After meeting and starting to work with a personal trainer during her second pregnancy, Jemima says she went from wanting to “stay thin while I was pregnant” to learning to be the fittest version of herself.

Her outlook now maybe more solid, but she started out on rocky ground in her early childhood because of the influence of her mother.

“My mom used to say to me, ‘I think you’re beautiful. I think you’re perfect. I just want you to be happy.’ That’s such a mixed message, though…even though she was saying she wanted me to be happy, it still came off as bullying,” she said.

Her mother would make comments that would enable Jemima to second guess her body.

“She knew I wanted to be thinner…and she was always on a diet herself. I think she meant well. I just think she wasn’t equipped.”

Now that she has a daughter of her own, she realized how important it is to be careful of what she says around her as she grows up.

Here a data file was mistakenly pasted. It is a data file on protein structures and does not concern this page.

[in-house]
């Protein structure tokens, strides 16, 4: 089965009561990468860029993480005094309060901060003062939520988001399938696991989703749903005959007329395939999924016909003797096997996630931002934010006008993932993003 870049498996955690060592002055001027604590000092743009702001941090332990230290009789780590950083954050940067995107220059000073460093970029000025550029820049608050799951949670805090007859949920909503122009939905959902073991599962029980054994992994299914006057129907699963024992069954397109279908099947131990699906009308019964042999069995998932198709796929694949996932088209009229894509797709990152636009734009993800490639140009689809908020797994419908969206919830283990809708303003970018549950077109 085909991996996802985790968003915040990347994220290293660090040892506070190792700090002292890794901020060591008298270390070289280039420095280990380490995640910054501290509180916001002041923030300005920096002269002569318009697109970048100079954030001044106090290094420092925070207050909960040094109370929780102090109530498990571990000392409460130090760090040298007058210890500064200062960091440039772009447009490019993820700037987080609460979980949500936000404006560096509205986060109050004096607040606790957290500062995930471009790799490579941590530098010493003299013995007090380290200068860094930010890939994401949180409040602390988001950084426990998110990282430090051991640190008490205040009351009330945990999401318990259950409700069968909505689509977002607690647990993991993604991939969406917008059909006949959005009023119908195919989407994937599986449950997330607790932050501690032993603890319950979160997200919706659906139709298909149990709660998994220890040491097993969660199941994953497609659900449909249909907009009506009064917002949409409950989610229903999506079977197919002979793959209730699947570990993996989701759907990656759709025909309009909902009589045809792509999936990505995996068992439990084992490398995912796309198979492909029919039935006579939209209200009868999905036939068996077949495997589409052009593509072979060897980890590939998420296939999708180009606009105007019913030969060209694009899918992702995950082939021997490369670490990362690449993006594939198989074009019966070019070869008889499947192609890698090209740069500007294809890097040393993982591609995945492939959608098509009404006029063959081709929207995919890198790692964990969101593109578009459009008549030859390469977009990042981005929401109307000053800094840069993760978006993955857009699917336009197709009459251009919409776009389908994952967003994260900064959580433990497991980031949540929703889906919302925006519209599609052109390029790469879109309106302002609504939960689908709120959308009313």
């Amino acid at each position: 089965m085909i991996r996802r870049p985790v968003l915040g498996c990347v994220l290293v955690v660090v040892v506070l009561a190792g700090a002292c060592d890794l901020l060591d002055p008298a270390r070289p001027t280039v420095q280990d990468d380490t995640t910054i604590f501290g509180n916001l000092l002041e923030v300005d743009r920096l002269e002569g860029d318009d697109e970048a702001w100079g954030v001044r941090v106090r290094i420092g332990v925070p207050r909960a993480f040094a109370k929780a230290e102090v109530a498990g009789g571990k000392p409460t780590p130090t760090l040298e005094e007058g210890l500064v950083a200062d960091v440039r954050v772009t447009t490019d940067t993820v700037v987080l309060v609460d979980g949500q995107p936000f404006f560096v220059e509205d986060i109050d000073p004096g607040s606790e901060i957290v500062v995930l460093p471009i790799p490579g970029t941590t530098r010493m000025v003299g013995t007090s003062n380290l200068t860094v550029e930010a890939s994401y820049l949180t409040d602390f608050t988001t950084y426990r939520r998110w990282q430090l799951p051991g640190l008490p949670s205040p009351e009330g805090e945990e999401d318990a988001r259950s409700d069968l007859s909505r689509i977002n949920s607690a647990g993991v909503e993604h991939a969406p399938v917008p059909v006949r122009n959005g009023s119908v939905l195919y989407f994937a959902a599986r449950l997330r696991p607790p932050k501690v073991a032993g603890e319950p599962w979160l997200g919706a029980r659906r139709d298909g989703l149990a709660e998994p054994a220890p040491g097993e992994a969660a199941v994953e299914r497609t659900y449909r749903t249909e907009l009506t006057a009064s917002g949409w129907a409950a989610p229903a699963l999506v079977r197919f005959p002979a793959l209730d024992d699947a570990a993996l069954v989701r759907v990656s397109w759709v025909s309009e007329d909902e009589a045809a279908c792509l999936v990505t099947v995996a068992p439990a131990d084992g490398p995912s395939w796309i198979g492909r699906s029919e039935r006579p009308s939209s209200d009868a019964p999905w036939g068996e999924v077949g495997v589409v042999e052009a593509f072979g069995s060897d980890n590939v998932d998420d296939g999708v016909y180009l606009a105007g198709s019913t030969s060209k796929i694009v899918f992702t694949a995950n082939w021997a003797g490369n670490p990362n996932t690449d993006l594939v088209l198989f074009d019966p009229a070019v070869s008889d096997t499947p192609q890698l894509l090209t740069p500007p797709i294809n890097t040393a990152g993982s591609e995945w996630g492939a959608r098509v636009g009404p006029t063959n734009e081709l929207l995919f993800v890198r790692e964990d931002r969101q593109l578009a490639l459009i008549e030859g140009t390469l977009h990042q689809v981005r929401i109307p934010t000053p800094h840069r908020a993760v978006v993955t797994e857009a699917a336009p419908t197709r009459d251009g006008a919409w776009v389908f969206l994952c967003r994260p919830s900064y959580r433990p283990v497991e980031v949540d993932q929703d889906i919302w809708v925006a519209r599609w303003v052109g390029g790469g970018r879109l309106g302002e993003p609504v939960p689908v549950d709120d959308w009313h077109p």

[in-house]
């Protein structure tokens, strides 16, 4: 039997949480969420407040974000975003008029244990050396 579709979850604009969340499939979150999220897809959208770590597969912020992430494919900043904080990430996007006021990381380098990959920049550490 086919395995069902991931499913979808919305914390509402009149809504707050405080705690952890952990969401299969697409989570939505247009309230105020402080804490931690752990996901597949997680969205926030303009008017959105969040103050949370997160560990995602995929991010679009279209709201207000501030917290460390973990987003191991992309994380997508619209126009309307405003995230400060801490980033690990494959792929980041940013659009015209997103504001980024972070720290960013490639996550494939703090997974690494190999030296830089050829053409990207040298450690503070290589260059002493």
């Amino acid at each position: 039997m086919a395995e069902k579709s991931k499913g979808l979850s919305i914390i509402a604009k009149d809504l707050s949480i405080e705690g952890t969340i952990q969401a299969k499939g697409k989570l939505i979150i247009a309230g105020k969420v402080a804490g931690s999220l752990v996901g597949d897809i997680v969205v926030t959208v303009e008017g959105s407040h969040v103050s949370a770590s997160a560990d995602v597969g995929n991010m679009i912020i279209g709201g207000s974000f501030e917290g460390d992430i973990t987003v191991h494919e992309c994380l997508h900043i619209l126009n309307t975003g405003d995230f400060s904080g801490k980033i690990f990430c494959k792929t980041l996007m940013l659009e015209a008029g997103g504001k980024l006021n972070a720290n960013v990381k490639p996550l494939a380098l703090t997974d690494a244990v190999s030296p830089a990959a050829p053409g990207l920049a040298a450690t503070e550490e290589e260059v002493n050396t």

“I think it’s important for women around children, whether you’re a mother or not, to never talk about not liking yourself.”


When Dove made one of their famous advertisements called ‘Legacy’, they focused on the impact of mothers’ comments on their daughters. The mothers featured were shocked and saddened to hear that their daughters were expressing hatred for the same body parts as them, and realized the power their words have in terms of shaping a young girls outlook on life.

If there is anyone who needs to be confident with their body image, it is Jemima because she is part of what Kelsey Miller describes as “one of the nakedest shows on television”. Last season there was a season where Jemima had to show her bare ass on a Skype call to Hannah while she was in Iowa and Lena asked if she was comfortable doing it.

“I was tempted to say no, just because it’s not gonna be comfortable to do. But, I felt somewhat obligated as someone who’s on such a progressive show — as an artist, as a mother to a daughter — to show my body,” she said.

She also had some pretty badass things to say about the criticism Lena has faced about including so much nudity on the show. Because each of the women are normal, not fake size zero imitations of women, audiences and critics alike feel the need to comment on it, but if they were Sports Illustrated Swimsuit Edition models, the silence would be deafening.